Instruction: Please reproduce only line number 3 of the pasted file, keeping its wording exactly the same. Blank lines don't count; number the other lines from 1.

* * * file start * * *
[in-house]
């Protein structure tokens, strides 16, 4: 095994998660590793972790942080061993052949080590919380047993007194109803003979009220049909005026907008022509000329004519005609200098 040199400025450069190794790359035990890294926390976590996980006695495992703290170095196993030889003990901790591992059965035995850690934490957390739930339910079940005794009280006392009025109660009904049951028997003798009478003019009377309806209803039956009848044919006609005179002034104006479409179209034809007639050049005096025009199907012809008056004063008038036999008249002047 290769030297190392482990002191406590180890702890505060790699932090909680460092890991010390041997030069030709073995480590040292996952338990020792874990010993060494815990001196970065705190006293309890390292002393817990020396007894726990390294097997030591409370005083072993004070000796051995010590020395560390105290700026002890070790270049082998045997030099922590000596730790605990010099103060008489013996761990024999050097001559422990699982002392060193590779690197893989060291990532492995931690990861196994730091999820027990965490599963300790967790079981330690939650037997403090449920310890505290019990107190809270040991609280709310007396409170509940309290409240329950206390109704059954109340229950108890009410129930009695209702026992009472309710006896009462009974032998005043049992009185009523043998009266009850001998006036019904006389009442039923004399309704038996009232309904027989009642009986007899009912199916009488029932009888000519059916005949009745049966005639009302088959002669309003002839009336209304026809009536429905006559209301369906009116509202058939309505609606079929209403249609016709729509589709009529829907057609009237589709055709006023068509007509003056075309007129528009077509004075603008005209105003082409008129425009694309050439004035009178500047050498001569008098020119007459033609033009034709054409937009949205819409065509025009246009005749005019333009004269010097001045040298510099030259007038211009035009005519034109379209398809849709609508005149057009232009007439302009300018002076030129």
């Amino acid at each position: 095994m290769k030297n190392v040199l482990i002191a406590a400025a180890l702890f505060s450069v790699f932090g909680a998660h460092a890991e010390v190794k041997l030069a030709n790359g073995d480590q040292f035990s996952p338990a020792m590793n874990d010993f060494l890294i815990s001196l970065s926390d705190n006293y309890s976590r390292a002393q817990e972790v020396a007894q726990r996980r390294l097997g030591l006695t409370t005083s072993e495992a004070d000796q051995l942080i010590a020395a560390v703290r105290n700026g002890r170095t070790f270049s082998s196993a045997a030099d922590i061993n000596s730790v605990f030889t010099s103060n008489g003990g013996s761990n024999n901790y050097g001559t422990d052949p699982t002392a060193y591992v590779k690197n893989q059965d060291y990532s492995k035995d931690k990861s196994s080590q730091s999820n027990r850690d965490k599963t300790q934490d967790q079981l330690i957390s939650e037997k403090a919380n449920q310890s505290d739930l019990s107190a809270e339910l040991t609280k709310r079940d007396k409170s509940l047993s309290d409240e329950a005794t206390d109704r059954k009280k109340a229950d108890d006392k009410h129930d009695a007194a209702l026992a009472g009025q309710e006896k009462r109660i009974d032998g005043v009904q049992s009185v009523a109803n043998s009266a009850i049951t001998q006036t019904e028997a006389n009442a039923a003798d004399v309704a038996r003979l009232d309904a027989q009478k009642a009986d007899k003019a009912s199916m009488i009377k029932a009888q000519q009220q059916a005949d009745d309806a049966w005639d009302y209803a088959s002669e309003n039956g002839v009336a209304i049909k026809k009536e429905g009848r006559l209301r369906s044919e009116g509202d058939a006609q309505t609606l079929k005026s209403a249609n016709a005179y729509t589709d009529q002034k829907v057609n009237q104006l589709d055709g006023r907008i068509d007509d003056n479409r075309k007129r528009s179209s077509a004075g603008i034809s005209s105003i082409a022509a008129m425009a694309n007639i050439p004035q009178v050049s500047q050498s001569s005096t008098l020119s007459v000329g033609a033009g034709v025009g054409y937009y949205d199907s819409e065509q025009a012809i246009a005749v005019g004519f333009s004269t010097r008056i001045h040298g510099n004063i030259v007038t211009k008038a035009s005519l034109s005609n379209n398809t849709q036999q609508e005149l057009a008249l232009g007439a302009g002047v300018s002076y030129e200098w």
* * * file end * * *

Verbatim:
């Amino acid at each position: 095994m290769k030297n190392v040199l482990i002191a406590a400025a180890l702890f505060s450069v790699f932090g909680a998660h460092a890991e010390v190794k041997l030069a030709n790359g073995d480590q040292f035990s996952p338990a020792m590793n874990d010993f060494l890294i815990s001196l970065s926390d705190n006293y309890s976590r390292a002393q817990e972790v020396a007894q726990r996980r390294l097997g030591l006695t409370t005083s072993e495992a004070d000796q051995l942080i010590a020395a560390v703290r105290n700026g002890r170095t070790f270049s082998s196993a045997a030099d922590i061993n000596s730790v605990f030889t010099s103060n008489g003990g013996s761990n024999n901790y050097g001559t422990d052949p699982t002392a060193y591992v590779k690197n893989q059965d060291y990532s492995k035995d931690k990861s196994s080590q730091s999820n027990r850690d965490k599963t300790q934490d967790q079981l330690i957390s939650e037997k403090a919380n449920q310890s505290d739930l019990s107190a809270e339910l040991t609280k709310r079940d007396k409170s509940l047993s309290d409240e329950a005794t206390d109704r059954k009280k109340a229950d108890d006392k009410h129930d009695a007194a209702l026992a009472g009025q309710e006896k009462r109660i009974d032998g005043v009904q049992s009185v009523a109803n043998s009266a009850i049951t001998q006036t019904e028997a006389n009442a039923a003798d004399v309704a038996r003979l009232d309904a027989q009478k009642a009986d007899k003019a009912s199916m009488i009377k029932a009888q000519q009220q059916a005949d009745d309806a049966w005639d009302y209803a088959s002669e309003n039956g002839v009336a209304i049909k026809k009536e429905g009848r006559l209301r369906s044919e009116g509202d058939a006609q309505t609606l079929k005026s209403a249609n016709a005179y729509t589709d009529q002034k829907v057609n009237q104006l589709d055709g006023r907008i068509d007509d003056n479409r075309k007129r528009s179209s077509a004075g603008i034809s005209s105003i082409a022509a008129m425009a694309n007639i050439p004035q009178v050049s500047q050498s001569s005096t008098l020119s007459v000329g033609a033009g034709v025009g054409y937009y949205d199907s819409e065509q025009a012809i246009a005749v005019g004519f333009s004269t010097r008056i001045h040298g510099n004063i030259v007038t211009k008038a035009s005519l034109s005609n379209n398809t849709q036999q609508e005149l057009a008249l232009g007439a302009g002047v300018s002076y030129e200098w």